The disadvantages of returnable packaging is that there is a significantly greater upfront cost due to the materials used and also the requirement for additional inventory to ensure there is sufficient for use in all parts of the supply chain.
When not in use, the returnable packaging is also likely to take up considerably more space than single trip (which is usually supplied unassembled), leading to higher storage / warehousing costs (at least until the majority of containers are in the supply chain).
The cost of replacing damaged, lost or stolen containers is also higher, and can be significant if there is ongoing loss of the packaging.
Finally, they are less flexible to changes in requirements (i.e. new products or components that are different in size), although this can be mitigated by the use of internal dividers and dunnage.
Returnable packaging: summary of pros and cons
To summarise, these are the main advantages of opting for a returnable “closed loop” logistical setup:
Lower lifetime cost
Capital investment vs expense
Protection / durability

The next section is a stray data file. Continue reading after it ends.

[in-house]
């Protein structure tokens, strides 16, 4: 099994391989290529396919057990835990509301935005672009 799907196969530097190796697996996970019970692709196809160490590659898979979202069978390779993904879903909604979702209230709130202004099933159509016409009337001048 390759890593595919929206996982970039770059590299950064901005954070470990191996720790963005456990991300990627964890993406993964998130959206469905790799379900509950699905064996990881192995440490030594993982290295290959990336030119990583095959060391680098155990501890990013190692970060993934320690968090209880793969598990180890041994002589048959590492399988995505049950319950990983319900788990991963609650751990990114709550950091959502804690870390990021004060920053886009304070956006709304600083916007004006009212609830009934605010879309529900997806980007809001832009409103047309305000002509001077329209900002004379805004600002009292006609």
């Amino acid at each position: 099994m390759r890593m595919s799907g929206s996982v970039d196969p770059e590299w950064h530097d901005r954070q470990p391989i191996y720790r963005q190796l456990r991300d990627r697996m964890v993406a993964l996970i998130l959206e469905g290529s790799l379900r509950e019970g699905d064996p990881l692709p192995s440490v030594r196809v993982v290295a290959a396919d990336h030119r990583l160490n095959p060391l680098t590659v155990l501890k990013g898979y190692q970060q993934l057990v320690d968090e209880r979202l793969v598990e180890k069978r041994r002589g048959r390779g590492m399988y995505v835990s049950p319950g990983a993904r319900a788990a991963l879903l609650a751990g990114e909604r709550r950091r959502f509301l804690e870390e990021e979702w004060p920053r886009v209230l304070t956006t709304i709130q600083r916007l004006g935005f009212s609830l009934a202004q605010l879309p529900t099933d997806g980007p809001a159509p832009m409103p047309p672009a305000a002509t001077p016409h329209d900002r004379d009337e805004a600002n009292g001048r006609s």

Improved handling / processes
No end user disposal
Whilst the disadvantages when compared to single trip packaging are as follows:
Increased upfront volume required
Requires collaboration in supply chain
Less flexible once integrated (dividers mitigate)
Availability of space required
Ongoing loss / replacement cost
So should you choose single trip or returnable packaging?
The answer to this really depends on the scale and nature of your business.
The larger your manufacturing or distribution grows, the more likely returnable packaging will begin to make economic sense. However, this will involve taking a longer term, strategic view of your supply chain, and ensuring that all other companies / organisations within it are able to make it work effectively.
Whilst single trip may always have some place in your packaging requirement – particularly if you supply any products or parts direct to the end consumer – utilising multi-trip reusable packaging as much as possible – both through your supply chain and within your manufacturing facility – will realise cost savings and environmental benefits.
For further information on whether you should use single trip or returnable packaging containers, and the options available to your business, please visit the guides section of this website.
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Still can't decide between single trip and returnable packaging?
If you are still unsure on whether single trip packaging or a returnable loop supply chain is best for your business, then please get in touch with a member of the team here at GWP who will be happy to advise.